TOUCHED BY LYME: TBD Working Group and FACA’s open meeting rules
In a grand stroke of irony, Wednesday’s online meeting of the Tick-Borne Disease Working Group began with a recitation of the panel’s “core values.” These supposedly include “respect, honesty and integrity.”
However, those qualities were in short supply that day. The meeting rapidly devolved into what looked like a street fight. Co-chair David Walker and IDSA representative Eugene Shapiro did their best to beat up the panel’s only patient representative, the Lyme Disease Association’s Pat Smith.
(Admirably, Pat held her own and even picked up support from unexpected corners. Maybe the others didn’t like the bullying they saw?)
Whenever Pat or others presented anything that mentioned “persistent Lyme,” for instance, the pair attempted to shut it down. (“This is nonsense!” wrote Shapiro on one section displayed on our computer screens.)
He and Walker wanted to dump into the nearest trash bin anything that suggested that the IDSA Lyme treatment guidelines are less than perfect…or that research on animals has any validity at all when it comes to discussing persistence of the Lyme bacteria…or whether the possibility of persistent Lyme infection should even be considered by researchers.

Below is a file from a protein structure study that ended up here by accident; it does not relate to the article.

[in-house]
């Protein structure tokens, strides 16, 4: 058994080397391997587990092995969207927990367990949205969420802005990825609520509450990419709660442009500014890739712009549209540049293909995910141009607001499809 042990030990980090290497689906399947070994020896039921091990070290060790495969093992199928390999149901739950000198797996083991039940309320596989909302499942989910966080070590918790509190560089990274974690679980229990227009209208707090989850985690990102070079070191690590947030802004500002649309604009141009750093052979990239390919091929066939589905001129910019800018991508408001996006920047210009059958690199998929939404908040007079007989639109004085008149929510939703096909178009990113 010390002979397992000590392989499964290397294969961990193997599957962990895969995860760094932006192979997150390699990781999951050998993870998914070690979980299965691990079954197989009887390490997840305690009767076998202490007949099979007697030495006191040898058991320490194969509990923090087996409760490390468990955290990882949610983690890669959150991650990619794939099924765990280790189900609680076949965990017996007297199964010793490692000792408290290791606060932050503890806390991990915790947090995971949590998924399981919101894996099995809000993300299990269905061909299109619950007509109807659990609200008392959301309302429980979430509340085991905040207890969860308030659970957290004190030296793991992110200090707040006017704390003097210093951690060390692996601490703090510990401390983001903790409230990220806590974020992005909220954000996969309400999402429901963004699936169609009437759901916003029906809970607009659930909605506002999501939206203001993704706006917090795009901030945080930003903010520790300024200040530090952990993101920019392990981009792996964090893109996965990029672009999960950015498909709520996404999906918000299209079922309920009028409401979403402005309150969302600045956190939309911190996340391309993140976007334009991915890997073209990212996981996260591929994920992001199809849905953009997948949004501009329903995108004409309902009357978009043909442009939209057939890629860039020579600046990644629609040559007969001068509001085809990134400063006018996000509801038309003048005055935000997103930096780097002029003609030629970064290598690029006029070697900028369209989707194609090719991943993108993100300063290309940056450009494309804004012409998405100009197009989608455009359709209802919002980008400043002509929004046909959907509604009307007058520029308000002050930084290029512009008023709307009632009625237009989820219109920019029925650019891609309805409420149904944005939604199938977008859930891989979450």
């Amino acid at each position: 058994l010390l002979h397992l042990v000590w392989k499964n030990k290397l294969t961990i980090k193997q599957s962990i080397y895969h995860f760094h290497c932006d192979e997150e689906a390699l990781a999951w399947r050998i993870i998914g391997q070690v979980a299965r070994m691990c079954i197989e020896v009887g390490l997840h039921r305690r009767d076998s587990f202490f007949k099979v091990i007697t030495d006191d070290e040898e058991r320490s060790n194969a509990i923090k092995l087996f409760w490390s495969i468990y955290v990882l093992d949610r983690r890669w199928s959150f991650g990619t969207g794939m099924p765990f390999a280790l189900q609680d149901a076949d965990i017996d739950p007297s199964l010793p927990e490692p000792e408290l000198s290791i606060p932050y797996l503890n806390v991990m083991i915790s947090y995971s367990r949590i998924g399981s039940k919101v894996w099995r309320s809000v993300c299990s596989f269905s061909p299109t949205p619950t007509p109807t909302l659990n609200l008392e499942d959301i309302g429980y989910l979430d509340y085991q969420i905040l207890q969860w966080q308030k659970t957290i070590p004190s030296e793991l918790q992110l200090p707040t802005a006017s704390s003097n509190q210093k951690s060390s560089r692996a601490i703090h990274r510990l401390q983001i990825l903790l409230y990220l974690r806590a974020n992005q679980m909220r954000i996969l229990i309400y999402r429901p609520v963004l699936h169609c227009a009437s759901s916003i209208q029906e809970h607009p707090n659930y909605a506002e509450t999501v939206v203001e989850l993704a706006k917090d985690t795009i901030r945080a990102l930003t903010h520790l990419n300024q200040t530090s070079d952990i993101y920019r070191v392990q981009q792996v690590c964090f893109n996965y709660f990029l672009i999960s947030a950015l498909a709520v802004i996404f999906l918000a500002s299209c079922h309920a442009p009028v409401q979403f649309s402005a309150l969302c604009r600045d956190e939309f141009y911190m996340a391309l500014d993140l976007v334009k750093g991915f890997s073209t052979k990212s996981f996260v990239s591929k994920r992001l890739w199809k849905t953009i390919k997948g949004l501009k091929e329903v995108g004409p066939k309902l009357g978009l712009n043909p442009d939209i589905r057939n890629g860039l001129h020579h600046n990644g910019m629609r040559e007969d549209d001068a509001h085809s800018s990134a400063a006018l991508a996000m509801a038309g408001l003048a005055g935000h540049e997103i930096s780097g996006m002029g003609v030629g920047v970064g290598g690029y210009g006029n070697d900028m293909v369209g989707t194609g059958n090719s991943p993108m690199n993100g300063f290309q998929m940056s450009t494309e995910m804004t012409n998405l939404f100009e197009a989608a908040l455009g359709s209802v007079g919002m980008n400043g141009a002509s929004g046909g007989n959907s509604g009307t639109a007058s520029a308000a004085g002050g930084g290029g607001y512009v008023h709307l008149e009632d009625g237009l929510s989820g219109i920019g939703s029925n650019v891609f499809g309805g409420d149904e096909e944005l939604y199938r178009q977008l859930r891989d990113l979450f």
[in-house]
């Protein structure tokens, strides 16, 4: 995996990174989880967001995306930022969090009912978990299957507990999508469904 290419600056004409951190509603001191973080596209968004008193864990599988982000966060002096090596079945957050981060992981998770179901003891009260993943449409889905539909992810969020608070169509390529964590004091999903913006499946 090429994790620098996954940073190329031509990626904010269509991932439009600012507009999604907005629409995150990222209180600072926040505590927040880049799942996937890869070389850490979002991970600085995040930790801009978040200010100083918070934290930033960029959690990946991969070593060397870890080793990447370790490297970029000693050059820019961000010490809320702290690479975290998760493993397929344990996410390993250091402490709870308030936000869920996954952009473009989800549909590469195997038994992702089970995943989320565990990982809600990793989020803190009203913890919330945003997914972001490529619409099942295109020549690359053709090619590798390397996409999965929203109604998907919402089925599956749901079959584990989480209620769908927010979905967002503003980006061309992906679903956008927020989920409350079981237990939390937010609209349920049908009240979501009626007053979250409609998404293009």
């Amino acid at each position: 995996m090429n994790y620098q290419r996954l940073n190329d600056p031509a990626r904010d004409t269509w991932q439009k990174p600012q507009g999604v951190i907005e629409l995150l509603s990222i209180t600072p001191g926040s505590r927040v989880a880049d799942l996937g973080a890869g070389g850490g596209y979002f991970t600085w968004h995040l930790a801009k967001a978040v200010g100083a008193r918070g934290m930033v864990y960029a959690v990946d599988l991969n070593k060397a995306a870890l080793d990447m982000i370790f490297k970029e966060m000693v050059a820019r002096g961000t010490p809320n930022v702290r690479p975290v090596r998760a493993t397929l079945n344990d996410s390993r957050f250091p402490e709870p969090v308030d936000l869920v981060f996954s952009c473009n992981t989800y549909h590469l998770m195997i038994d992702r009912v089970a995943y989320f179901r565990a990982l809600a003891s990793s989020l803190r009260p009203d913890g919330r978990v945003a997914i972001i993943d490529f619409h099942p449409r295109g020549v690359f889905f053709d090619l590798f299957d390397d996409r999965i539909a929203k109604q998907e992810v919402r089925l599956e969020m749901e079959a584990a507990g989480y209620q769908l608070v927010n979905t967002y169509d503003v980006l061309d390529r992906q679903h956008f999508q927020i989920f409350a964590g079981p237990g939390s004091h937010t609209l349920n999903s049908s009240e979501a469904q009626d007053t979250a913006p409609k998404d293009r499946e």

The NIH has not funded a clinical trial for treatment of persistent Lyme disease in over 20 years, yet the pair dismissed studies advanced in the meeting as “too old” to be useful.
Shapiro and Walker operated as a tag team throughout the meeting. Shapiro, for anyone who has just tuned into this weird bit of performance art, is a lightning rod in the Lyme community, because he ridicules our patients, testifies against the physicians who treat them, and has extensive financial conflicts of interests. Since he was named to the panel in 2019, more than 38,000 people have signed a Change.org petition to remove Shapiro from the Working Group.
Response from Health and Human Services to this request: CRICKETS.
Walker is an expert in rickettsial infections—not Lyme disease. At the first meeting of this Working Group in 2019, he announced that Lyme disease did not need to be included this time around because it had “already been covered” in the previous session of the TBDWG. Instead, he wanted this group to focus primarily on his issue—rickettsia—and other tick-borne conditions.
(For the record, LymeDisease.org does not oppose the study of other tick-borne diseases and conditions. Of course not! But more than 80% of the tick-borne disease cases in the US are Lyme disease, the numbers are drastically increasing, and there is a pressing need for new diagnostics and treatments. Consequently, we feel Lyme deserves the lion’s share of the Working Group’s attention.)